Two months prior to getting the letter that we would be resettled to the United States, my family and I almost lost the game. As usual, we were waiting to hear how long we would be able to stay in Germany when an official called us into his office and told us we had two hours to prepare to be sent back to Bosnia. My parents pleaded with him that we only needed a couple more months because we had applied to a refugee resettlement program and were waiting to find out the date of our departure. He was unconvinced, but after some more pleading, he gave us an hour to produce the required papers or be deported that day. My mother had to run across the city to get the document confirming that we needed to stay in Germany because we were awaiting resettlement. Meanwhile, my sister, father, and I stayed in the official’s office as collateral.
When we were resettled to Boston, it seemed to me that the same pattern of long lines and worry over paperwork was awaiting us here. Social security numbers, work permits and, eventually, green card applications—each document hard to obtain, but holding out its own promises about what the future might hold, a hopefully less tenuous future. Even when things proceeded smoothly, I always felt a great anxiety about the next paperwork hurdle and the possibility that the next visit to the downtown immigration office could turn south.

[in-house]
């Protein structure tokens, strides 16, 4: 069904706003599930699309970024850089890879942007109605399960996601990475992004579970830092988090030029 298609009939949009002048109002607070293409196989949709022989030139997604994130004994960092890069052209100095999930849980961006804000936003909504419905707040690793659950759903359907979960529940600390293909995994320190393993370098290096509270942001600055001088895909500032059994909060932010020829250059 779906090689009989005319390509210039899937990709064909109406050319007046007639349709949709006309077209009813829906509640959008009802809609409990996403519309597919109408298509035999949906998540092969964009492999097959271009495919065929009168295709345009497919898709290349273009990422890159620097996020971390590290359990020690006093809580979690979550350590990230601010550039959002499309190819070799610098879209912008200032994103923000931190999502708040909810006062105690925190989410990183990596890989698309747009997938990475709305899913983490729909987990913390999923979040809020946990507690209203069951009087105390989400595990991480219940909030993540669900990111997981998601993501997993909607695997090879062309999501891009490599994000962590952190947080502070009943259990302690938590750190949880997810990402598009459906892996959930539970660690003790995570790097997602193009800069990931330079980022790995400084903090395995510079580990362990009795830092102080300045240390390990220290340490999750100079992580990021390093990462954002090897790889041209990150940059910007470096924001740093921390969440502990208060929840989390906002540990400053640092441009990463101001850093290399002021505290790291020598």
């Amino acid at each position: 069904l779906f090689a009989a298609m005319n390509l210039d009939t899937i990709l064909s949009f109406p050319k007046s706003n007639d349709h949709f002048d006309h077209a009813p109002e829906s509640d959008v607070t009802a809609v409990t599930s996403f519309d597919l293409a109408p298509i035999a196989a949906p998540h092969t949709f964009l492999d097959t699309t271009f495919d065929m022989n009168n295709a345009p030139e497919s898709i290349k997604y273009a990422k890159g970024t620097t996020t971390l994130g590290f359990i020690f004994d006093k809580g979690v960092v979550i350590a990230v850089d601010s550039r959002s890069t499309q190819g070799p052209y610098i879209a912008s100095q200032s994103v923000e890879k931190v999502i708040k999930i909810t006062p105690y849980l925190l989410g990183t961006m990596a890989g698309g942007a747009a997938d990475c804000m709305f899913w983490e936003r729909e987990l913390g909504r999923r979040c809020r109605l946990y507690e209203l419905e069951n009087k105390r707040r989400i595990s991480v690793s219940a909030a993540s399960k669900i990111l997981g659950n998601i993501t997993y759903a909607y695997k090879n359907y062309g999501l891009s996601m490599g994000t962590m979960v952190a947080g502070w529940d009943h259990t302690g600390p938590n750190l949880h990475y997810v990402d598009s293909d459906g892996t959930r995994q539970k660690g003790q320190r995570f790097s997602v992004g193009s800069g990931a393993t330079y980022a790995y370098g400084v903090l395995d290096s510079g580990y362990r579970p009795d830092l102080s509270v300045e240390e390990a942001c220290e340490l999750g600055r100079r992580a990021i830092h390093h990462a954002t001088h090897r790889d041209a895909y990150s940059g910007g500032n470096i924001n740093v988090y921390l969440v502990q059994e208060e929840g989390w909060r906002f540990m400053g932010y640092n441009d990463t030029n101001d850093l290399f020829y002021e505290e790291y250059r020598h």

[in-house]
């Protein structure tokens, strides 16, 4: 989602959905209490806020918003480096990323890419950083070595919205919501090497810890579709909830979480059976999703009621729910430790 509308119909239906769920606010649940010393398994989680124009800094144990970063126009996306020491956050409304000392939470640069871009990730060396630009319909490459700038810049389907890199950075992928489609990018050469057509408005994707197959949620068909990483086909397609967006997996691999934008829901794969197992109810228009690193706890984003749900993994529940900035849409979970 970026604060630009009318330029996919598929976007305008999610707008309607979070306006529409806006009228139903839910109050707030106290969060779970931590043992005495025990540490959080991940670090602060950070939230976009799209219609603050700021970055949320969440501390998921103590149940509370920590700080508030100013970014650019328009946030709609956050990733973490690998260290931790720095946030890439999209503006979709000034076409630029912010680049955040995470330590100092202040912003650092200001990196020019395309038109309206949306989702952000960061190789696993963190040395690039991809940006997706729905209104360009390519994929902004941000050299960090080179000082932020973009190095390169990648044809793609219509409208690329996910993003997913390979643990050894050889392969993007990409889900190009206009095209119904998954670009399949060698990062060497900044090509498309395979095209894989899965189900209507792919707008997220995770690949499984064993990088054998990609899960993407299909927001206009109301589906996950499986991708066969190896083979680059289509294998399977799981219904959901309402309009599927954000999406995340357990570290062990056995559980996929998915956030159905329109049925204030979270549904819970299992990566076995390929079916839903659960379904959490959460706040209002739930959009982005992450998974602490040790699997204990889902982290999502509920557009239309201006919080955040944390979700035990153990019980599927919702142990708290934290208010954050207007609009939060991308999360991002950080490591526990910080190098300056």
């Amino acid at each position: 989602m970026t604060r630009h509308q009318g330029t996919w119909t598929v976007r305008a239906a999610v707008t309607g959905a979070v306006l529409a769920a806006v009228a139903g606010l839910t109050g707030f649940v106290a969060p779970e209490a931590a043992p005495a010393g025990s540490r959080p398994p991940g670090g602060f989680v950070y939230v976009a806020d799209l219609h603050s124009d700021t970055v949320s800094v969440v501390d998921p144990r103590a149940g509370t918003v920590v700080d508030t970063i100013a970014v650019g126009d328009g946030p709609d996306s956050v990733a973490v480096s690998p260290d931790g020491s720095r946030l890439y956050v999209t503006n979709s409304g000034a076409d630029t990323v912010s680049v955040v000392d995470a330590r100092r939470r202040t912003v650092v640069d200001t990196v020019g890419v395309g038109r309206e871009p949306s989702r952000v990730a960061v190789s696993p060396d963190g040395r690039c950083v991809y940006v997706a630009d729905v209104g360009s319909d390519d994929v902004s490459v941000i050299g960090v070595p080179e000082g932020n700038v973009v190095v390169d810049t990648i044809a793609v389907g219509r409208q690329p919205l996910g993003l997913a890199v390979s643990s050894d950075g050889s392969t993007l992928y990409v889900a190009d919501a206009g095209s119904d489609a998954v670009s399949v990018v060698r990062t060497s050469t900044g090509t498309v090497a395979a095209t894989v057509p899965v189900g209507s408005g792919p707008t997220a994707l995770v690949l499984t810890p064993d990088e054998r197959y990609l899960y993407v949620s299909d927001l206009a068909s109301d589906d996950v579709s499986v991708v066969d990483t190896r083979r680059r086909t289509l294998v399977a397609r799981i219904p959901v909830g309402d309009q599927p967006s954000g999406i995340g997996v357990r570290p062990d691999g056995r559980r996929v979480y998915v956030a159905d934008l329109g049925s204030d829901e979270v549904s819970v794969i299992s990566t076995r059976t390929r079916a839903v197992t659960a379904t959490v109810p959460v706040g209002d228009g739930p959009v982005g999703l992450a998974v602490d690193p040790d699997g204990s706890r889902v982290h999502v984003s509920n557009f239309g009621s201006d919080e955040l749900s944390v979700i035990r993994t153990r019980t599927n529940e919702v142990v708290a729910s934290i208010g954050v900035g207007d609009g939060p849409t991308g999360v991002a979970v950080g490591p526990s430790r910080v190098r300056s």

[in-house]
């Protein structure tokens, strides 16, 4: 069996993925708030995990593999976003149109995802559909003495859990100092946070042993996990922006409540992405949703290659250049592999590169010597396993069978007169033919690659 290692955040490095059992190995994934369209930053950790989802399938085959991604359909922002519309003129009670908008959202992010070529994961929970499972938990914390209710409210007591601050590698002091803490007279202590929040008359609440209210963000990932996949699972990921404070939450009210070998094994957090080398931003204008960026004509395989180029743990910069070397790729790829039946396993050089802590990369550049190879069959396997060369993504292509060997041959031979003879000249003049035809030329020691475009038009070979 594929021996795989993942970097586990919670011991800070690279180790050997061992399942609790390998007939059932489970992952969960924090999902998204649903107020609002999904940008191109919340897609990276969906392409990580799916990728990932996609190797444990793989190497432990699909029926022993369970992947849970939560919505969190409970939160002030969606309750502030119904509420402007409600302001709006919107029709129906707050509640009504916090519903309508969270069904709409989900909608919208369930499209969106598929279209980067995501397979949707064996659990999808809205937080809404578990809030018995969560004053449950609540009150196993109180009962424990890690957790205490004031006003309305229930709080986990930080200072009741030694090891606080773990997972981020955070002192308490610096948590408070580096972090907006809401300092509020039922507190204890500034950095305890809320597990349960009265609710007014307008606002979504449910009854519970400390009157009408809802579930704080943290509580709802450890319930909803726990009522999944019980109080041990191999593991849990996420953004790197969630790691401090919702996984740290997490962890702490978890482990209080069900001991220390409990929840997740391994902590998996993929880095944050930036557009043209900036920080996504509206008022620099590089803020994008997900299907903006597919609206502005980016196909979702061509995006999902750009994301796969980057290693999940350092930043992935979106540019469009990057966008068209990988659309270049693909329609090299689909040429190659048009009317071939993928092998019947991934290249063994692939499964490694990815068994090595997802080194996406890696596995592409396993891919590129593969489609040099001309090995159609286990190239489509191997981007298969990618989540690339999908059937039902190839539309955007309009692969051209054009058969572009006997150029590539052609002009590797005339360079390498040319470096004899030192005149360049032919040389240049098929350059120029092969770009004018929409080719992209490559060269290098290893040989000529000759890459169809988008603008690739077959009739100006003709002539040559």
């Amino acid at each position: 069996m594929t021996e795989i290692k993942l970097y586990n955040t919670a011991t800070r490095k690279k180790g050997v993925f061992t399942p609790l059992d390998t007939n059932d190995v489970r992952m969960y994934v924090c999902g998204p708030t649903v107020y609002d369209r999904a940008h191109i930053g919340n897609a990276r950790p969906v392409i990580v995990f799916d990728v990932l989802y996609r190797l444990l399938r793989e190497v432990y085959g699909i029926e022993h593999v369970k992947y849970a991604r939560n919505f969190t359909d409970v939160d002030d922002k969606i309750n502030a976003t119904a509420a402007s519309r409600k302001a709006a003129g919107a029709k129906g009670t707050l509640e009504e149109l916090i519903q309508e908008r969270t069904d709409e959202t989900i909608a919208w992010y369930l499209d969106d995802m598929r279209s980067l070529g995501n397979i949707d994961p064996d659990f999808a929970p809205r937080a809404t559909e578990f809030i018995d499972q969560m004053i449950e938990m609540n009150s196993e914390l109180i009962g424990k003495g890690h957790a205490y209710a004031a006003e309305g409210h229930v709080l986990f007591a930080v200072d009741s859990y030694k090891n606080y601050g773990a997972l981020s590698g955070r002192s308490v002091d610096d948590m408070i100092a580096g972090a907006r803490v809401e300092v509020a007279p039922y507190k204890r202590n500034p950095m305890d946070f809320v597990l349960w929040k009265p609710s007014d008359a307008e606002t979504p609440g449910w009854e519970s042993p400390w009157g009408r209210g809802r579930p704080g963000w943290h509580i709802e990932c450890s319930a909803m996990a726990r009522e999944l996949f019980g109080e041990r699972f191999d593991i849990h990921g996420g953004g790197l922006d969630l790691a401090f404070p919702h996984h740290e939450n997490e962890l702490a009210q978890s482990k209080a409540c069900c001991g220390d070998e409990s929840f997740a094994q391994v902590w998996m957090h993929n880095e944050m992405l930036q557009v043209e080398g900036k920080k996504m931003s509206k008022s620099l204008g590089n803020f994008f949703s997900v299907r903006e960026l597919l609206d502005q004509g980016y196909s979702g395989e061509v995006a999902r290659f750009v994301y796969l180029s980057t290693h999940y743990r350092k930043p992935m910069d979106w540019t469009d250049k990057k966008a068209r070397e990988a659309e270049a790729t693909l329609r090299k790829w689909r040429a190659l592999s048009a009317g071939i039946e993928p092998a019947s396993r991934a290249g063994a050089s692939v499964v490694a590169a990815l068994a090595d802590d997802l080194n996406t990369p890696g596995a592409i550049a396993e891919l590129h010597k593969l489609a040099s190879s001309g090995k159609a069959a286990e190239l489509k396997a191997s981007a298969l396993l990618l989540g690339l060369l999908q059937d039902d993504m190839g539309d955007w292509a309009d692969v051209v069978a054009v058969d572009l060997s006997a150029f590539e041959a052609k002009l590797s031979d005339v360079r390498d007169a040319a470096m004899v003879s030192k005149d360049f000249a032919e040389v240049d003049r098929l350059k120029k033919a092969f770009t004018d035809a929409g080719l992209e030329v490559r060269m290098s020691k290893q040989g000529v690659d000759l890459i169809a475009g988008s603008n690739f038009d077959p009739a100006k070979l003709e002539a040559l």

Each additional document we secured meant we were closer to being eligible to apply for citizenship, but it was all too reminiscent of life in Germany for me. I was always afraid that something would be wrong, and we would somehow end up being sent to yet another place where we’d have to start over again.
It was mostly this fear that drove me to apply for my American citizenship on the very first day that I was legally allowed to do so in 2005. I wanted to belong, permanently. I spent the months leading up to that first date of eligibility researching all the requirements and putting my application packet together. I went to the post office several days earlier and even paid extra for the confirmation of delivery option. While I was able to overcome my tendency to procrastinate, there was still my inner klutz. In my eagerness, I neglected to sign the check that I sent along with my application, and the package came back to me several weeks later. I was horrified, worried that this would negatively affect my chances of citizenship, and might condemn me to expulsion from the union. I signed the check and mailed the citizenship application package back at once, and didn’t sleep soundly for days. But finally, the green card came.
For me, becoming an American has brought, among many other things, the comfort of knowing that nothing irrecoverable will happen if I don’t submit a form on time, forget to sign a check, or allow a document to expire. I can, finally, walk around with the same casual attitude toward officialdom that has long distinguished Americans.
Sanja Jagesic is a fellow with the Strategic Data Project at the Center for Education Research Policy at Harvard University. She is a recipient of the Paul and Daisy Soros Fellowships for New Americans. She wrote this for What It Means to Be American, a partnership of the Smithsonian and Zocalo Public Square. Zocalo Public Square is a not-for-profit Ideas Exchange that blends live events and humanities journalism.